February 24, 2009

Daft Laddies tales of North Tyne & Rede: My H Samuel's pocket watch

Northumberland, farming, humour, dialect, Daft Laddies, history, 1950s

By Donald Clegg

Don's watch by H Samuel's of Newcastle upon Tyne. It's now in gentle retirement with a new boot lace to keep it safe
Do you remember the H Samuel Ever-Right pocket watch? It cost all of 30/- (£1.50) in the 1950’s and was a must for any self respecting artisan. It had a big, clear face, a chunky knob to wind it up and luminous pointers. Mine sat proudly in the breast pocket of my heather-mixture Harris Tweed jacket that I wore to the Highland Show in Paisley, near Glasgow, one year.

As the jacket got shabbier with age and holes appeared in the elbows it became my regular garb for cold days on the farm, milkin’, muckin’ oot and lookin’ the hill. H Samuel came too. He was always attached to the jacket’s button hole by a length of stylish leather bootlace, alongside the deer’s horn dog whistle that I carried to give an air of professionalism to my woeful performances as a sheep dog handler.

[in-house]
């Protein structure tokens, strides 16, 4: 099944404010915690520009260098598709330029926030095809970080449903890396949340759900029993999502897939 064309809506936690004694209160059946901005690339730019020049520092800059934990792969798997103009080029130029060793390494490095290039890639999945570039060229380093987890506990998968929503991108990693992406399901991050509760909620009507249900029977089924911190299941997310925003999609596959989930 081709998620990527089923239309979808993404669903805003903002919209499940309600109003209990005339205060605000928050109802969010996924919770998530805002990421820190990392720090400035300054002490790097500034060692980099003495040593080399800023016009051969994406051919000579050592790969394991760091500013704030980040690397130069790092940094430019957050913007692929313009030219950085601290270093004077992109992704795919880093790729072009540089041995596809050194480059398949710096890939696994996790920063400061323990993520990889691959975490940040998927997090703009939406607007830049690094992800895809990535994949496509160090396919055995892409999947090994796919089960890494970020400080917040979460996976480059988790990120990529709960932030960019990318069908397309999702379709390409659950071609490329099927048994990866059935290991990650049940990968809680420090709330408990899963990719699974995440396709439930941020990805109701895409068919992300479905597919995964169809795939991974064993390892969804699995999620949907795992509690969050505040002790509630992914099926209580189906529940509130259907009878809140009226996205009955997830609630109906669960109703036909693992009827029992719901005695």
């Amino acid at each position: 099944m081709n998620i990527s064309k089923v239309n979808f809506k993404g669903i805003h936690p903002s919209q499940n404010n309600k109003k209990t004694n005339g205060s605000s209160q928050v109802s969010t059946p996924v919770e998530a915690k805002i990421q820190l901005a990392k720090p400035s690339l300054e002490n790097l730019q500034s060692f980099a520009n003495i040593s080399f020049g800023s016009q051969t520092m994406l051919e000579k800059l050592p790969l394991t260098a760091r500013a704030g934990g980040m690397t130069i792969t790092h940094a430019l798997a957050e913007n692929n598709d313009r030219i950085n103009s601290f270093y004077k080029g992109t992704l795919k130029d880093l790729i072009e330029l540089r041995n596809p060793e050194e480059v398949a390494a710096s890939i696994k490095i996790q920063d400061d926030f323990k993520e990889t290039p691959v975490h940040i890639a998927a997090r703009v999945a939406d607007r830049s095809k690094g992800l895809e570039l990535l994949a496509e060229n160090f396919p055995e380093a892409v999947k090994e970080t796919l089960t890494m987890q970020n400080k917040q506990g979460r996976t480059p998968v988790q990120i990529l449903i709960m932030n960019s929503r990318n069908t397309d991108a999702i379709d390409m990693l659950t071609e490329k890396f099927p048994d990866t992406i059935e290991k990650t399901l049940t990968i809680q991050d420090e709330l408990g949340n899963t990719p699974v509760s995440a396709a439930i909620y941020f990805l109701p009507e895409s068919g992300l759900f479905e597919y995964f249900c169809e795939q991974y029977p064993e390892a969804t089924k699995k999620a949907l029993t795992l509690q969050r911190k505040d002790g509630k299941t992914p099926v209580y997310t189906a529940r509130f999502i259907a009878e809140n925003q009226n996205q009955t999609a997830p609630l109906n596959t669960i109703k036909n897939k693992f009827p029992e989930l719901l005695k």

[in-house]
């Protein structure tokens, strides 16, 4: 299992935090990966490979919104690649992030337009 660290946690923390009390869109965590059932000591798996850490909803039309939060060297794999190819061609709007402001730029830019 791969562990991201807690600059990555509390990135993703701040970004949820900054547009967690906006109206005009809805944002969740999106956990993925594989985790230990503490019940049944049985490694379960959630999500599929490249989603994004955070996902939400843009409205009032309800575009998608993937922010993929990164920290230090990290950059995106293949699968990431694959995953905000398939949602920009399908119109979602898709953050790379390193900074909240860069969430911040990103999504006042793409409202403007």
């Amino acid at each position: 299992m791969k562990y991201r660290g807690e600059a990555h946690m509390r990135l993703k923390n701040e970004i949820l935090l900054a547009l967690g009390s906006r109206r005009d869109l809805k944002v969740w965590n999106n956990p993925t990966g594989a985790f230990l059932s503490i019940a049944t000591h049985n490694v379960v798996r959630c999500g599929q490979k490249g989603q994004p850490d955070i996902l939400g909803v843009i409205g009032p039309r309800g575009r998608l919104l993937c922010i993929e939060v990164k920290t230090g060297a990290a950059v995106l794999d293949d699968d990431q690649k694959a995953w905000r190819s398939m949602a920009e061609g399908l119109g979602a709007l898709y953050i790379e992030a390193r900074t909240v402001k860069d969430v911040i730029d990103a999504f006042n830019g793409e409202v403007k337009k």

On the North Tyne farm where I was working there was a fairly deep open drain running across the back field and, in a wet lambing time, it could present quite a danger to unsteady young lambs as they tried to follow their mothers across the swollen stream. To ease the problem the boss decided that I should build a couple of sheep bridges across the drain, using old railway sleepers.

With the Fergie and trailer loaded with pinch bar, spade, bushman saw and sleepers I duly set off for the bridge building site on a warmish, sunny April morning. In no time, of course, the Harris Tweed jacket was cast and hoyed on to the trailer along with my woolly jumper. Work progressed steadily until all was satisfactorily completed and I straightened my back to admire my handiwork. All that remained was to collect the pinch bar, bushman and spade and head home for dinner.

As the heavy tools thumped, one by one, on to the trailer bed I suddenly remembered my H Samuel Ever Right pocket watch, worth 30/-, with its stylish leather bootlace, was in my Harris Tweed jacket, right in the firing line! The spade had landed squarely on top of it! Carefully, I examined the flattened remains of my pride and joy.

Miraculously, in spite of having a neat hole punched right through the newly invented plastic glass and through the steel back cover by the watch’s main gear spindle, it was still ticking away merrily and my H Samuel pocket watch continued to be Ever-Right for a canny few years afterwards.

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